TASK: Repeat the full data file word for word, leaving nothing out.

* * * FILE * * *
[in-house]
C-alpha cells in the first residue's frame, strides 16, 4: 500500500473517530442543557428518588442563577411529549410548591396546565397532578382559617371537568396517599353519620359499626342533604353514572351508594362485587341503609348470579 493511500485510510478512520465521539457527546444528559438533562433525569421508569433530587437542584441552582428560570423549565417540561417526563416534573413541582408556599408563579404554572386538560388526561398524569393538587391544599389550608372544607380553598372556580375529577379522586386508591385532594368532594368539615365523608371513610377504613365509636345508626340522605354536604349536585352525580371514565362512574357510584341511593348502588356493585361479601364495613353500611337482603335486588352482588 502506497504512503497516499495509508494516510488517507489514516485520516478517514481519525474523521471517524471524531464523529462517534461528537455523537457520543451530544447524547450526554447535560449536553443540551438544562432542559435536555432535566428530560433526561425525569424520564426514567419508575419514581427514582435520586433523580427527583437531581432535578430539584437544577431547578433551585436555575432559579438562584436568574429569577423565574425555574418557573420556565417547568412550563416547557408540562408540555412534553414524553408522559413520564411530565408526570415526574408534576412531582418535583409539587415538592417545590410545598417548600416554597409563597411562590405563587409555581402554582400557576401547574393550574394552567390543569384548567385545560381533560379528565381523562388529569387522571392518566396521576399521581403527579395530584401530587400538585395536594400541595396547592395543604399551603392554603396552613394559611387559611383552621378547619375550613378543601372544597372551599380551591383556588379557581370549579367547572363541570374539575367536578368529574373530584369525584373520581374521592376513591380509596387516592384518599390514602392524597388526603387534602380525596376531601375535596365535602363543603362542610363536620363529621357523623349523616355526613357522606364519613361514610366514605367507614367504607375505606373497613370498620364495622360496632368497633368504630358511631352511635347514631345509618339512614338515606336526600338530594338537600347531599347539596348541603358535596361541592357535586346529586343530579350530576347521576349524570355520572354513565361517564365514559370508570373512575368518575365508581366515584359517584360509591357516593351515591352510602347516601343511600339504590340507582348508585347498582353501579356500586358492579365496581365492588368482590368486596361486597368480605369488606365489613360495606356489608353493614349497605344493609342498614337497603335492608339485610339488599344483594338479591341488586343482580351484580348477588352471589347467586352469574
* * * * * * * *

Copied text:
[in-house]
C-alpha cells in the first residue's frame, strides 16, 4: 500500500473517530442543557428518588442563577411529549410548591396546565397532578382559617371537568396517599353519620359499626342533604353514572351508594362485587341503609348470579 493511500485510510478512520465521539457527546444528559438533562433525569421508569433530587437542584441552582428560570423549565417540561417526563416534573413541582408556599408563579404554572386538560388526561398524569393538587391544599389550608372544607380553598372556580375529577379522586386508591385532594368532594368539615365523608371513610377504613365509636345508626340522605354536604349536585352525580371514565362512574357510584341511593348502588356493585361479601364495613353500611337482603335486588352482588 502506497504512503497516499495509508494516510488517507489514516485520516478517514481519525474523521471517524471524531464523529462517534461528537455523537457520543451530544447524547450526554447535560449536553443540551438544562432542559435536555432535566428530560433526561425525569424520564426514567419508575419514581427514582435520586433523580427527583437531581432535578430539584437544577431547578433551585436555575432559579438562584436568574429569577423565574425555574418557573420556565417547568412550563416547557408540562408540555412534553414524553408522559413520564411530565408526570415526574408534576412531582418535583409539587415538592417545590410545598417548600416554597409563597411562590405563587409555581402554582400557576401547574393550574394552567390543569384548567385545560381533560379528565381523562388529569387522571392518566396521576399521581403527579395530584401530587400538585395536594400541595396547592395543604399551603392554603396552613394559611387559611383552621378547619375550613378543601372544597372551599380551591383556588379557581370549579367547572363541570374539575367536578368529574373530584369525584373520581374521592376513591380509596387516592384518599390514602392524597388526603387534602380525596376531601375535596365535602363543603362542610363536620363529621357523623349523616355526613357522606364519613361514610366514605367507614367504607375505606373497613370498620364495622360496632368497633368504630358511631352511635347514631345509618339512614338515606336526600338530594338537600347531599347539596348541603358535596361541592357535586346529586343530579350530576347521576349524570355520572354513565361517564365514559370508570373512575368518575365508581366515584359517584360509591357516593351515591352510602347516601343511600339504590340507582348508585347498582353501579356500586358492579365496581365492588368482590368486596361486597368480605369488606365489613360495606356489608353493614349497605344493609342498614337497603335492608339485610339488599344483594338479591341488586343482580351484580348477588352471589347467586352469574